Dallas police have identified a former city council candidate, and vocal anti-gay protester, as a suspect in the "666" spray painting incidents from earlier this summer, according to our news partners The Dallas Morning News.
Richard Sheridan confirmed to NBC 5 on Wednesday that he has been questioned twice by detectives who are investigating the case and is scheduled for a third interview at Dallas Police Department headquarters Thursday afternoon.
"I'll put it this way, if God wants me to go to jail for this, I'll go to jail for this," Sheridan said by phone.
Sheridan denied being involved in the incidents, which are being investigated as potential hate crimes, and left several city landmarks, including City Hall, the Legacy of Love monument in Oak Lawn, The Dallas Morning News building and The Dallas Observer building, with a bright red "666" tag.
Sheridan does acknowledge that he knows the culprit and speaks on his behalf with police as well as on his personal Facebook page, where Sheridan has posted a letter reportedly written by the suspect explaining why he chose the locations for the "666" spray paint:
"He recognizes the significance of the graffiting “event” to both the Gay community, and to all residents of Dallas. He also recognizes that there are some in the Gay community, the rabid faction, that wants vengence, wants a “scalp”, wants to hang him out to dry, wants to send a message across Dallas and the Nation that (if they get their way) this is what will happen to anyone who dares to call out the immorality of the Gay lifestyle, to reference the Bible in saying that the Gay community is violating Gods laws. As you mentioned, there are even some in the Dallas Police Dept. that might be blinded by a political agenda when, as you related to me, they responded to my recent voice mail offer to you from him with “What’s in it for the Police Dept.?"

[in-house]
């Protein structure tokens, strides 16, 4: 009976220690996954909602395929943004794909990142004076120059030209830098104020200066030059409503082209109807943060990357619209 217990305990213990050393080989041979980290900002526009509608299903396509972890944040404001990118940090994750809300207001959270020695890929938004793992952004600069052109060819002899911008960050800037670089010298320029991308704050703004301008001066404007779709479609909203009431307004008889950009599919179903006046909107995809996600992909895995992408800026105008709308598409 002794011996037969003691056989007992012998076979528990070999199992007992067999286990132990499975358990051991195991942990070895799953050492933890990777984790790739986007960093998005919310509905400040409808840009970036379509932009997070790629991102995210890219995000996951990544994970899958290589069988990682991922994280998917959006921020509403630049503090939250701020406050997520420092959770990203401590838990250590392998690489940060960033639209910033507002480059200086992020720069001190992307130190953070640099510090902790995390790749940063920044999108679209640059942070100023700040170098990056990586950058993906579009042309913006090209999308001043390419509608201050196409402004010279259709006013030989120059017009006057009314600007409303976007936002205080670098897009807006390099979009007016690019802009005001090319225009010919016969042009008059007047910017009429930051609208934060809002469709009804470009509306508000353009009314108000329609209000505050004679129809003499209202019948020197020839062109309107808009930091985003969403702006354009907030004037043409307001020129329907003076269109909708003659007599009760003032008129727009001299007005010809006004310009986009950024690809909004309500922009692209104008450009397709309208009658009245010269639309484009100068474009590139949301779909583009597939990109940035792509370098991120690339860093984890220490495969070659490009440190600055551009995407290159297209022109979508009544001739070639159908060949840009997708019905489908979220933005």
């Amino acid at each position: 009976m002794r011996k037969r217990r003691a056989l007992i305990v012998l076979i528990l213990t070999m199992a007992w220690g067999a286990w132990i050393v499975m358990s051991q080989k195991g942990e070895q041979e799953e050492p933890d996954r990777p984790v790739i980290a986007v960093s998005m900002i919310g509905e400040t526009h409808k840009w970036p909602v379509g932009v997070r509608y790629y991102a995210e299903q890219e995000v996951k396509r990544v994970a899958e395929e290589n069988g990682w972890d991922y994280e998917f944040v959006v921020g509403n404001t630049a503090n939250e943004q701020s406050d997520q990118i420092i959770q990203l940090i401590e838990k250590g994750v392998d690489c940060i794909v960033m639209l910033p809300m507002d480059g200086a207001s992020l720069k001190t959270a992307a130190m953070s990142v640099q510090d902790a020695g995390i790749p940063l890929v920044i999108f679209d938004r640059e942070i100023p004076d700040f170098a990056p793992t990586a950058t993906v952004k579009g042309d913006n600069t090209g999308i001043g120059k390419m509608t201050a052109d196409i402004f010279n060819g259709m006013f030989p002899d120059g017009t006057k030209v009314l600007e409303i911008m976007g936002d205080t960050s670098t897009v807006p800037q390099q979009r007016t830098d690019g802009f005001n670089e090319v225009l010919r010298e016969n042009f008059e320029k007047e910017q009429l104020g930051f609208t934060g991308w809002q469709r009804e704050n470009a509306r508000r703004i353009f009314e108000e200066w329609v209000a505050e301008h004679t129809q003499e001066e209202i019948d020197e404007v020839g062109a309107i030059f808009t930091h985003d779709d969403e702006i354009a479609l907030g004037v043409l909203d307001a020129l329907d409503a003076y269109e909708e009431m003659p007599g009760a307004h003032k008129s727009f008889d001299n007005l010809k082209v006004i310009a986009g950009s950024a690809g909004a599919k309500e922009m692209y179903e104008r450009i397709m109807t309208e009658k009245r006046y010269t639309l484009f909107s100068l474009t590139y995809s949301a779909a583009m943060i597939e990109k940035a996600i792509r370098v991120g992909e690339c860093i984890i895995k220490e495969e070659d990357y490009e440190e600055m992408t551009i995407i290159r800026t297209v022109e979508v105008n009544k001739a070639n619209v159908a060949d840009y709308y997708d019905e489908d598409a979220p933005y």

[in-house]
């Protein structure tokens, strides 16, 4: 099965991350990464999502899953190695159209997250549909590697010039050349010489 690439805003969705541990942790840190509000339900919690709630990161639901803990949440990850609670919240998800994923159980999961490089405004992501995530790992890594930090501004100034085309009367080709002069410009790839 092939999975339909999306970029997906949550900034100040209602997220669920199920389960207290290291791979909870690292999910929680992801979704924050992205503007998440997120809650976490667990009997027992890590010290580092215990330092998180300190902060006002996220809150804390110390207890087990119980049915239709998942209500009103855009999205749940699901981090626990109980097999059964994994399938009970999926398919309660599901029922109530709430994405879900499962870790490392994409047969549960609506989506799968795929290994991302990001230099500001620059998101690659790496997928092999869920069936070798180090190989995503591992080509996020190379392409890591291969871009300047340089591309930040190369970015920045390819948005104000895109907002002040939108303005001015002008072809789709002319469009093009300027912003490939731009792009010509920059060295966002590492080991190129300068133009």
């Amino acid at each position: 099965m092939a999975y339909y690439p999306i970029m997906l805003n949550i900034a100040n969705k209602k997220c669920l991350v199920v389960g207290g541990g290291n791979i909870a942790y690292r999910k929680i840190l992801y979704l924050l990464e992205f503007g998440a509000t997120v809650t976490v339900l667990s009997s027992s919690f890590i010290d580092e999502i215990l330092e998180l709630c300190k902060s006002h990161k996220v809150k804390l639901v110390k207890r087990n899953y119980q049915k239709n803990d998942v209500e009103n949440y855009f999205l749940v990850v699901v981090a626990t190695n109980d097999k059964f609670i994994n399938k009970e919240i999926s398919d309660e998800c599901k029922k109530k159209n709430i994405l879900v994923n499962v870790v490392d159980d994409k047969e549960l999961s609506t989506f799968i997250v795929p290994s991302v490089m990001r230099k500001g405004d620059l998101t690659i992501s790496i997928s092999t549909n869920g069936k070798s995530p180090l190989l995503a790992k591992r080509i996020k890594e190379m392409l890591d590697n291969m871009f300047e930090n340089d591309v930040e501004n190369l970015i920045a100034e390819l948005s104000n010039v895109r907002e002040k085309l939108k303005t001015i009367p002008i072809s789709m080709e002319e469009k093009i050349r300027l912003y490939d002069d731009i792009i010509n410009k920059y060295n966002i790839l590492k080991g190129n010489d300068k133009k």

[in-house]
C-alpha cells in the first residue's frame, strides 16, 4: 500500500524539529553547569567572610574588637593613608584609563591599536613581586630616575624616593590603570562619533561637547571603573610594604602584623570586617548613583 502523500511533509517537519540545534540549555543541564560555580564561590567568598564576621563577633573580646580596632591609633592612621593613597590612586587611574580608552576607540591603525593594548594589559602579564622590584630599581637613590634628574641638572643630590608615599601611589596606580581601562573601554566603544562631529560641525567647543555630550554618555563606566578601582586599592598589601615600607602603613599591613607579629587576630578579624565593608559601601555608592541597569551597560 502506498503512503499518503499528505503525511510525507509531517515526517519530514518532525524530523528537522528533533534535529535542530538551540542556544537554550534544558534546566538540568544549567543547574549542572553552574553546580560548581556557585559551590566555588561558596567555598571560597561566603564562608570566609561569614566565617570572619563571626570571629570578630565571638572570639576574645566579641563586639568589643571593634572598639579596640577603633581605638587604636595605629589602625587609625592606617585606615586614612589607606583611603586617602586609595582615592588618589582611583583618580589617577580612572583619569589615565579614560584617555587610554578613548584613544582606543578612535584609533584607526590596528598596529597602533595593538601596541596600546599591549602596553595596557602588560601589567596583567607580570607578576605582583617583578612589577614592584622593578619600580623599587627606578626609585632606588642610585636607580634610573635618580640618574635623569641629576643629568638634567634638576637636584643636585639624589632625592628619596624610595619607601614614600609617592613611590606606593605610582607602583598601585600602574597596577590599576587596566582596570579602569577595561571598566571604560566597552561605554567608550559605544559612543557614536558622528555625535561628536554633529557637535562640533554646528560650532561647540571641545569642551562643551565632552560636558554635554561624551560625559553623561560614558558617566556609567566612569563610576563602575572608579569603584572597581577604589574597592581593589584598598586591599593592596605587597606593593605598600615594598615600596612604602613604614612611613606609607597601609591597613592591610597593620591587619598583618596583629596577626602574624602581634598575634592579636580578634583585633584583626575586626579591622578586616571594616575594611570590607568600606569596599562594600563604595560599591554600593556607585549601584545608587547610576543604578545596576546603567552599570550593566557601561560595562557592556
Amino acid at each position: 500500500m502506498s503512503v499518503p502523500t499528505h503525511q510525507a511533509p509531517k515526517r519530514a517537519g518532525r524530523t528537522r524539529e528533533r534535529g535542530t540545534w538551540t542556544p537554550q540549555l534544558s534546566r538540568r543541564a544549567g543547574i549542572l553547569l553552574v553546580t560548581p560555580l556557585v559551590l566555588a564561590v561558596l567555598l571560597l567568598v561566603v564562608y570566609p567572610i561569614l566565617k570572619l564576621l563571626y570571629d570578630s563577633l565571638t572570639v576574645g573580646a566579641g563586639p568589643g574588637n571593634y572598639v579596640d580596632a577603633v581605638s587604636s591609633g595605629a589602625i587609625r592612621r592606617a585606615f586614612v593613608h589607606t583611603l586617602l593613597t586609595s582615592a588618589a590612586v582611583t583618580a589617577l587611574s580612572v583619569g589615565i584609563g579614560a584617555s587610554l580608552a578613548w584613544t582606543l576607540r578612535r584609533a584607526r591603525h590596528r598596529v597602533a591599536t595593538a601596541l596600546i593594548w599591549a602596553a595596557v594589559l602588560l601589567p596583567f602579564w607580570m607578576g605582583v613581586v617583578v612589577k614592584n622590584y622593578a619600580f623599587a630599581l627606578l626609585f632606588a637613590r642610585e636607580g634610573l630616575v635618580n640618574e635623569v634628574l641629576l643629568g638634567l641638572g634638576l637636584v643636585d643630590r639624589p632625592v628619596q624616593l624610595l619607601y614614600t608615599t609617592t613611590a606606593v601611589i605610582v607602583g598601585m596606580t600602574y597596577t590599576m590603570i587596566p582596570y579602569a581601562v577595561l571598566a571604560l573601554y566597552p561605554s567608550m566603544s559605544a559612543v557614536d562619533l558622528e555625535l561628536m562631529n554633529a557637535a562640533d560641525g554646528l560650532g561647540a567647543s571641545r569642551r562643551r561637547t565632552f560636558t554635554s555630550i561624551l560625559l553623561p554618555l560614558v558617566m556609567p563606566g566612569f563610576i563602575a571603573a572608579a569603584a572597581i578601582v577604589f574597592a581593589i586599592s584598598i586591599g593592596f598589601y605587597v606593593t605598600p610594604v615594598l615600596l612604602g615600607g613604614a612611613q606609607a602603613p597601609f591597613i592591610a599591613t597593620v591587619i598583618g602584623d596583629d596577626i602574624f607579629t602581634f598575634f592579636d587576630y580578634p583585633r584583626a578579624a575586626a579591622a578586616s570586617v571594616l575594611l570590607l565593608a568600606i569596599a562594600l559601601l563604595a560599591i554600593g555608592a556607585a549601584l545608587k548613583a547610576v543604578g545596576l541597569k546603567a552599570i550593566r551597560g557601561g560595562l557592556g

"This was not a hate crime by me, or the other person — the person that did it. I'm a suspect, but I gotta say I'm not a hateful person," Sheridan said.
The latest news from around North Texas.
Sheridan was clear about his opinion that the graffiti incidents were not a hate crime. Instead, he believes the opposite.
"It was an act of love," Sheridan said, when asked how he felt about what happened.
He then explained that he fears he could be the target of violence by members of the gay community in Dallas.
Dallas police would not confirm the interview Sheridan said he has scheduled with detectives on Thursday or that he was considered to be a suspect.
Sheridan said he requested three police officers be present during Thursday's interview, including one who knows him personally.
"And that none of three, that none of the three should be, because of the obvious conflict of interest, gay," Sheridan said.